Everyone has different ideas about what kids should be doing in their after school and weekend hours. Some families have a different activity scheduled for each day of the week, while others may decide to limit activities to one or two days a week. How does one decide what is best? Occupational therapists are taught to analyze activities to assess what skills they will help the participant to develop. This is an important consideration, to be balanced with the main concern-what does the child enjoy doing?
Sports build physical skills while offering practical life lessons in sportsmanship, discipline, commitment, cooperation, competition and strategy development. Some will be team oriented, while others offer the child an opportunity to do her best for the sake of the challenge. Soccer, tee-ball, Little League, volleyball and basketball are all examples of sports that offer a team experience. Karate, dance class, horseback riding, or gymnastics offer a more individual experience. Swimming and tennis fall in the middle, as each child strives for a personal best, but may also be part of a team, or participate in team events. Likewise, gymnastics can be something a child would do for enjoyment or could be a highly competitive team sport.
All of these sports activities will help your child build strength, endurance, coordination and flexibility, but to assist you in deciding which one to choose, think about which skill the activity will primarily develop. If you feel that your child needs to build strength, karate, horseback riding, or gymnastics would be most appropriate. For endurance, sports that require constant motion, such as dance, basketball, soccer, tennis or bike riding would be best. To assist with eye-hand and eye-foot coordination pick soccer, basketball, tennis, or baseball. To focus on flexibility, try dance class or karate. Swimming builds both strength and endurance.
It is important to think about the level of competitiveness an activity offers. Children react differently to competition- some thrive on it and others find it threatening. If you feel that your child is too competitive, look for activities that require cooperation. Scouting, 4-H, playing in a musical ensemble, singing in a choir, or participating in community theater or community service work are all examples of cooperative experiences. Perhaps your child is shy about competitive situations and you would like to help her gain confidence. Swim team, karate, or any team sport would address the issue. On the other hand, for the child who is excessively shy, starting with an individual activity where the child has the chance to build skills without a competitive component might be more appropriate.
When considering sports leagues, check out the league carefully, attend some games and talk to parents whose children are in the league before signing your child up. There is a range of styles among local neighborhood leagues, ranging from extremely competitive and stressful to low-key and lots of fun. Be sure you know the style of the league you are considering.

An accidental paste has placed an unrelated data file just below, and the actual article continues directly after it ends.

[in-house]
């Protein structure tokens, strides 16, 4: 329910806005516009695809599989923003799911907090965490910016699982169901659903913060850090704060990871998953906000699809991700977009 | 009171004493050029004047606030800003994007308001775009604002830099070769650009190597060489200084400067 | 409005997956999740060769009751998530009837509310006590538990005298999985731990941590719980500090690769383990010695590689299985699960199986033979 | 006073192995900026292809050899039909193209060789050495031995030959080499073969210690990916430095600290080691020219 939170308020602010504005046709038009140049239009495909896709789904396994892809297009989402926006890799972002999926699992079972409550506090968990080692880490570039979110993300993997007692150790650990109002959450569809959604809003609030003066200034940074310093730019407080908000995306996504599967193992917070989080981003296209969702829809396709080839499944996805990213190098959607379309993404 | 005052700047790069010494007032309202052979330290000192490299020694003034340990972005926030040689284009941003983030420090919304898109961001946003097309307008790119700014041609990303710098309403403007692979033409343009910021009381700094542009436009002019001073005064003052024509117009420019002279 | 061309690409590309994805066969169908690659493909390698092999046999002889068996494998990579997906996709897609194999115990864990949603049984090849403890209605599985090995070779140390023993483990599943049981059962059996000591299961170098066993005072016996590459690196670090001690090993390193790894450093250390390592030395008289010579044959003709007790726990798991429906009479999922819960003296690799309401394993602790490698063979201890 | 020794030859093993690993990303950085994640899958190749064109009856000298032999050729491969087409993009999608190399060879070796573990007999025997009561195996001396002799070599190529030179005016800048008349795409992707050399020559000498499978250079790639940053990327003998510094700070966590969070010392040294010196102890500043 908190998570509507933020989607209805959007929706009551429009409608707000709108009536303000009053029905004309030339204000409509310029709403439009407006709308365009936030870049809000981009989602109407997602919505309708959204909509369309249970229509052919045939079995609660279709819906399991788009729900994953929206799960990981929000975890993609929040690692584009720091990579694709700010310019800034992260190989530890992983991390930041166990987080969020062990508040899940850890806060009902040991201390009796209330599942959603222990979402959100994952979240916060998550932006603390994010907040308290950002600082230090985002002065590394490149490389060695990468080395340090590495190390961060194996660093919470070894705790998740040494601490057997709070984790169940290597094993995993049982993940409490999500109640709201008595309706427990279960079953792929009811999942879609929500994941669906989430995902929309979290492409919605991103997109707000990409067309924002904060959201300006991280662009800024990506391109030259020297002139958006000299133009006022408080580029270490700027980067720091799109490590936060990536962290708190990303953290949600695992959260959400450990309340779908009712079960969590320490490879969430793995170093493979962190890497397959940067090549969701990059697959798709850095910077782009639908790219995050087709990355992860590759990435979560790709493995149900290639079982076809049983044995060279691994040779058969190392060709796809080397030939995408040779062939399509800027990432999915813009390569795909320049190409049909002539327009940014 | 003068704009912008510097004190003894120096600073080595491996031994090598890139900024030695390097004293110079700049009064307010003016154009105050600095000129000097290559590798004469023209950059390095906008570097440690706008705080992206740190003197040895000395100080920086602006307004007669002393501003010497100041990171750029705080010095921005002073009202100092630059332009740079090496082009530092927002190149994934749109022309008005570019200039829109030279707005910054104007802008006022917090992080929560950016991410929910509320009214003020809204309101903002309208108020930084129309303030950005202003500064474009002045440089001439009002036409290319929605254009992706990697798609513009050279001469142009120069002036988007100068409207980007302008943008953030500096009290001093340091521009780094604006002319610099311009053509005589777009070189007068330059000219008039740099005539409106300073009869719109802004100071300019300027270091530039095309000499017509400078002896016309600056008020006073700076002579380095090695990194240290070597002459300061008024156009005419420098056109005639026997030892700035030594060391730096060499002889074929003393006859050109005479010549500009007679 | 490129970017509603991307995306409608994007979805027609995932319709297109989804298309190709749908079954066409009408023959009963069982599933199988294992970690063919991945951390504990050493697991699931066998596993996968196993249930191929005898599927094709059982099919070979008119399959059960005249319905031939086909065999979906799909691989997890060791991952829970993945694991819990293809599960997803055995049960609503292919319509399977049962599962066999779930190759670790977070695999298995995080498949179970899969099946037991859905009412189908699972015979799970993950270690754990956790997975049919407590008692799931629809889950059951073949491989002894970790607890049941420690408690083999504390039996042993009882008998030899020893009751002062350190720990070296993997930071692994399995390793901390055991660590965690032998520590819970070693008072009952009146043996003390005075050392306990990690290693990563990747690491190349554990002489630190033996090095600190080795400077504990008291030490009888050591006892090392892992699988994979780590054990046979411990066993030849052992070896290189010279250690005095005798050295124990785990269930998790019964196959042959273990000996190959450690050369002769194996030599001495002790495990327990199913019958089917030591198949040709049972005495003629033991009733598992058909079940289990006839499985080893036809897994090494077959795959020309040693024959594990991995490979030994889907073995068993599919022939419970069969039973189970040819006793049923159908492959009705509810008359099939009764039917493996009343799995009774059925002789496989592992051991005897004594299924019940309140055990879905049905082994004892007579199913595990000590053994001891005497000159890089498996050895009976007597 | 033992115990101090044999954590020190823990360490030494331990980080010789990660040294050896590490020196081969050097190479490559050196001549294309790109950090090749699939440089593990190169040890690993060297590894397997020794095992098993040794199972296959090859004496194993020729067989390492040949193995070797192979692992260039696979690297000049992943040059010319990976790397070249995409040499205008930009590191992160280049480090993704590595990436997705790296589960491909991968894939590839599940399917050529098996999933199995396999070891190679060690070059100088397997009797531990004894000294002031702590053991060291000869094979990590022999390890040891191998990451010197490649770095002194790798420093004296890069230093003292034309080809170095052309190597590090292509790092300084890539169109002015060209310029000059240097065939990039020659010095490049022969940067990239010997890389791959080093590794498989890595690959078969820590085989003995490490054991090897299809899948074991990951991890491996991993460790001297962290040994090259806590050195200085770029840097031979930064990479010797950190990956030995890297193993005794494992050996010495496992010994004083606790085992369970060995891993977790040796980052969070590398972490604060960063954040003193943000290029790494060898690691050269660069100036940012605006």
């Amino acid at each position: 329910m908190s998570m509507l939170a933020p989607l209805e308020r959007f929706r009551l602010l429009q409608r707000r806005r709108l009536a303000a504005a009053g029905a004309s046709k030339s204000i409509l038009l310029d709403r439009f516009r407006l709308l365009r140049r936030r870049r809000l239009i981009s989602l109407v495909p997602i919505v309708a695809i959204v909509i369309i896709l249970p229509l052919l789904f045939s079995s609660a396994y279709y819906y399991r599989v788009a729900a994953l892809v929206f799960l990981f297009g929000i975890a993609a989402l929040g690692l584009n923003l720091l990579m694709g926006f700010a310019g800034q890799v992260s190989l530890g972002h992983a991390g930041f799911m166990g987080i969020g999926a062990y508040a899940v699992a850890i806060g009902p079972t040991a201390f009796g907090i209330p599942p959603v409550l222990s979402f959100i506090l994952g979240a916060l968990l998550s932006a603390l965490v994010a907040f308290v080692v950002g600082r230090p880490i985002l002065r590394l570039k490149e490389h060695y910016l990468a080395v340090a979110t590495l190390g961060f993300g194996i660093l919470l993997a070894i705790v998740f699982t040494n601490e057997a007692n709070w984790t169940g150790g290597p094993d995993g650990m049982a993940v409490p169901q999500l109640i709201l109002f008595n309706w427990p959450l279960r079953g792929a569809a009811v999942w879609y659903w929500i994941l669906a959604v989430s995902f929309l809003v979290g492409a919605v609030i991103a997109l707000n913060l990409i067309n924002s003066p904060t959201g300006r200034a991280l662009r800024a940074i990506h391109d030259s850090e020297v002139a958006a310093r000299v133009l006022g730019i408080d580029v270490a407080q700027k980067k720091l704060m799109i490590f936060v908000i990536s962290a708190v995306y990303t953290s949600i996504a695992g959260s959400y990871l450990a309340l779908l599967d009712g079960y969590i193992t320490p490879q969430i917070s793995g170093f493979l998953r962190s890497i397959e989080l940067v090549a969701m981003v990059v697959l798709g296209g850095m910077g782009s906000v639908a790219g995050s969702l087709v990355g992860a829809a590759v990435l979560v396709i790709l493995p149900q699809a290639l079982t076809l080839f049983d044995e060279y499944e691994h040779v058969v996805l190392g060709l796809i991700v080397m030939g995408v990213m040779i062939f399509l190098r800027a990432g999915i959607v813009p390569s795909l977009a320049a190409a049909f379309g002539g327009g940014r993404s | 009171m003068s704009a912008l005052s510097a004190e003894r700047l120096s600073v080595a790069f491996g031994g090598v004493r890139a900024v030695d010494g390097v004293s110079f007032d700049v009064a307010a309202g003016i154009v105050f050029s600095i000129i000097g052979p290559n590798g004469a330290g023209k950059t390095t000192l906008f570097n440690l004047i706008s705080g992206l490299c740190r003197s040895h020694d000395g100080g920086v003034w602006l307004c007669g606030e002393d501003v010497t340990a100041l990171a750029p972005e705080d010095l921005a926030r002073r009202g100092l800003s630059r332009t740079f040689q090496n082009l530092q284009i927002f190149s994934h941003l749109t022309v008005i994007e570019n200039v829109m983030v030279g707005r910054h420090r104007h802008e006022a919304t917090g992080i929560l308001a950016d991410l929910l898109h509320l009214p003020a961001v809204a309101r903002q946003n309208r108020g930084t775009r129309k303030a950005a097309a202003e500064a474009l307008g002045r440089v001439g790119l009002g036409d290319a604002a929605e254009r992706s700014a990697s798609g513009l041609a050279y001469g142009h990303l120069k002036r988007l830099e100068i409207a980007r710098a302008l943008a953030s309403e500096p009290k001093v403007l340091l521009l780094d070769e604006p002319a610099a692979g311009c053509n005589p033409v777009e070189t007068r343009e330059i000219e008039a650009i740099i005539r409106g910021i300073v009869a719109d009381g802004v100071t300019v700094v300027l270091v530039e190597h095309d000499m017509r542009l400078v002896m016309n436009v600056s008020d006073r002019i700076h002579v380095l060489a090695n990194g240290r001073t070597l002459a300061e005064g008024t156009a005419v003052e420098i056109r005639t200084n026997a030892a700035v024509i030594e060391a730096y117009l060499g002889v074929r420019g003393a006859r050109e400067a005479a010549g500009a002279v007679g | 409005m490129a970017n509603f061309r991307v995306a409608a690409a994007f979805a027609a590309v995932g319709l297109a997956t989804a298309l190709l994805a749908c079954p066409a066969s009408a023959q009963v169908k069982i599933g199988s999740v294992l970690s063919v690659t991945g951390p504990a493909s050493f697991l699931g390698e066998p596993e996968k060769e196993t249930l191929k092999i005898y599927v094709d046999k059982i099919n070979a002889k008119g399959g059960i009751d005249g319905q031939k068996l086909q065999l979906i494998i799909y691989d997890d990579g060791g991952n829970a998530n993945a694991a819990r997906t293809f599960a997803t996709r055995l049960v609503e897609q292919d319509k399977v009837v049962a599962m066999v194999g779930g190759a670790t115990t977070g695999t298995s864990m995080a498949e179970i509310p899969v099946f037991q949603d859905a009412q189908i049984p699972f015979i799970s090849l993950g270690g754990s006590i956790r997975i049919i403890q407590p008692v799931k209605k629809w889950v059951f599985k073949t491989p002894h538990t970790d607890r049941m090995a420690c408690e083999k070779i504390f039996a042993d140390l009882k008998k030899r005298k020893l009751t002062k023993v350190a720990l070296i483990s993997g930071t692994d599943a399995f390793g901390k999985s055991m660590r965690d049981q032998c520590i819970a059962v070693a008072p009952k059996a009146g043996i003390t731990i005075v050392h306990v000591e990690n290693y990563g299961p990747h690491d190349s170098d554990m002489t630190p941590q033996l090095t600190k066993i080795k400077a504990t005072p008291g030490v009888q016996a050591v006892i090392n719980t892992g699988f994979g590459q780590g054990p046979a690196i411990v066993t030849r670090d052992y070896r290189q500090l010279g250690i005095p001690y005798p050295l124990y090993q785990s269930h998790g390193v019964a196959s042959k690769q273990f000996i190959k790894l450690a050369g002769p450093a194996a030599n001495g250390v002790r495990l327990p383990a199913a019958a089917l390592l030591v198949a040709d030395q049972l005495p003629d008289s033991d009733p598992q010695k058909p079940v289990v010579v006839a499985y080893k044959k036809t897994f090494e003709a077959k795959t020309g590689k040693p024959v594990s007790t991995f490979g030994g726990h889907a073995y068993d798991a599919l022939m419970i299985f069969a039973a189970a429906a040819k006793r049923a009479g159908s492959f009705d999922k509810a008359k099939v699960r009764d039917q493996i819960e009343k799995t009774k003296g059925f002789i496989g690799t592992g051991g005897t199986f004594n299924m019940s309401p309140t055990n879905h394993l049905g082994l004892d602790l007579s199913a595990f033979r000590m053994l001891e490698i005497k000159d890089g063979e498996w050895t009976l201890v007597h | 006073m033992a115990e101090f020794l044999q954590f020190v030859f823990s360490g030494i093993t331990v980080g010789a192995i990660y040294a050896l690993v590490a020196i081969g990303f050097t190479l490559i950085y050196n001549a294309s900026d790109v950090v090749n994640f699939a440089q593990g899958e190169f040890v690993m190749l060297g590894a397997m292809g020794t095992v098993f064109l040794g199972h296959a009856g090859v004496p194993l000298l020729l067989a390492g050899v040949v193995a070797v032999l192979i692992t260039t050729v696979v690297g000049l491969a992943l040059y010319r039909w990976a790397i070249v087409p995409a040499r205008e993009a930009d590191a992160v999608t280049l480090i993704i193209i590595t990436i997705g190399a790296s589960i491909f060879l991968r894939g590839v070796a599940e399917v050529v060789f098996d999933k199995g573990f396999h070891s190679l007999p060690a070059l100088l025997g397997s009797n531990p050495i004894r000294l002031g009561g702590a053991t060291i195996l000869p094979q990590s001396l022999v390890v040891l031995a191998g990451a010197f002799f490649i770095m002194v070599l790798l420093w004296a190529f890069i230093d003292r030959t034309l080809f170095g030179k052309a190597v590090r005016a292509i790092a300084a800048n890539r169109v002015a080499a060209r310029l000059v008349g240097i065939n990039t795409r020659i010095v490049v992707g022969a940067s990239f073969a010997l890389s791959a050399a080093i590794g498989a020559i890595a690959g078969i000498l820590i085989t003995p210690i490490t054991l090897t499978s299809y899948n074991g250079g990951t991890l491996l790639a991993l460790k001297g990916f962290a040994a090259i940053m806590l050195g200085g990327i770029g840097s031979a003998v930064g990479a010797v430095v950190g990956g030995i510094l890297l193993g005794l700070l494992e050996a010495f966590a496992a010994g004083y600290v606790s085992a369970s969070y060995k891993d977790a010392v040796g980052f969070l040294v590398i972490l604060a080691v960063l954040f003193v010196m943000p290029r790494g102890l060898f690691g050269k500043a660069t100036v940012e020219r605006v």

Extra-curricular activities can also provide skill development that will support academic work. In general, the better your child understands and can control his or her body, the better. Being in good physical shape promotes attention and academic success. Taking singing lessons, learning to play an instrument, or playing in a musical ensemble will all help a child develop discipline, attention, auditory memory, and math skills. Ensemble work helps develop social skills and cooperation, playing a wind instrument will help build diaphragm strength and playing any instrument will help develop coordination and fine motor skills. Participation in theater will assist with attention, memory, and self-confidence. Theater is also a great way to help children understand different perspectives, which is something that can be especially difficult for children on the autism spectrum. Karate and dance classes will assist in development of sequential memory, which will assist with learning overall, and spatial awareness which assists in writing, doing math problems and understanding geometry.
For the older child, using extra-curricular time for volunteer activities offers an opportunity to glimpse the world of work and help your youngster investigate possible career paths. In many areas there are many opportunities for teens to volunteer for service-learning programs which helps them develop leadership skills. These hours sometimes count toward fulfillment of required service-learning hours for some county’s high schoolers.
One thing to consider is your child’s overall schedule in terms of a balance of activities which require focused attention (work), and activities which are more focused on creativity and exploration and less structured (play), and pursuits that may require some of each (leisure- such as hobbies). Kids need to have fun, they need to move, they need to have time with friends, and time alone. Some of their time should be structured and some should be left for reading, watching the clouds go by or inventing games and imagining things. As you consider various activities for your child, assess each for its potential to assist your child in developing specific skills while keeping in mind the value of balancing the time available to your child for work, play and leisure pursuits.
There are practical considerations too. Some activities require a large commitment of time, money for uniforms or costumes, or commuting large distances. Families with more than one child must balance the needs of each and consider the overall family schedule. If you will need to take younger children along when you take their older siblings to activities, will there be a suitable place for you to wait and will there be appropriate activities to occupy you both?
Good luck, and whatever you do, make sure your child is having fun!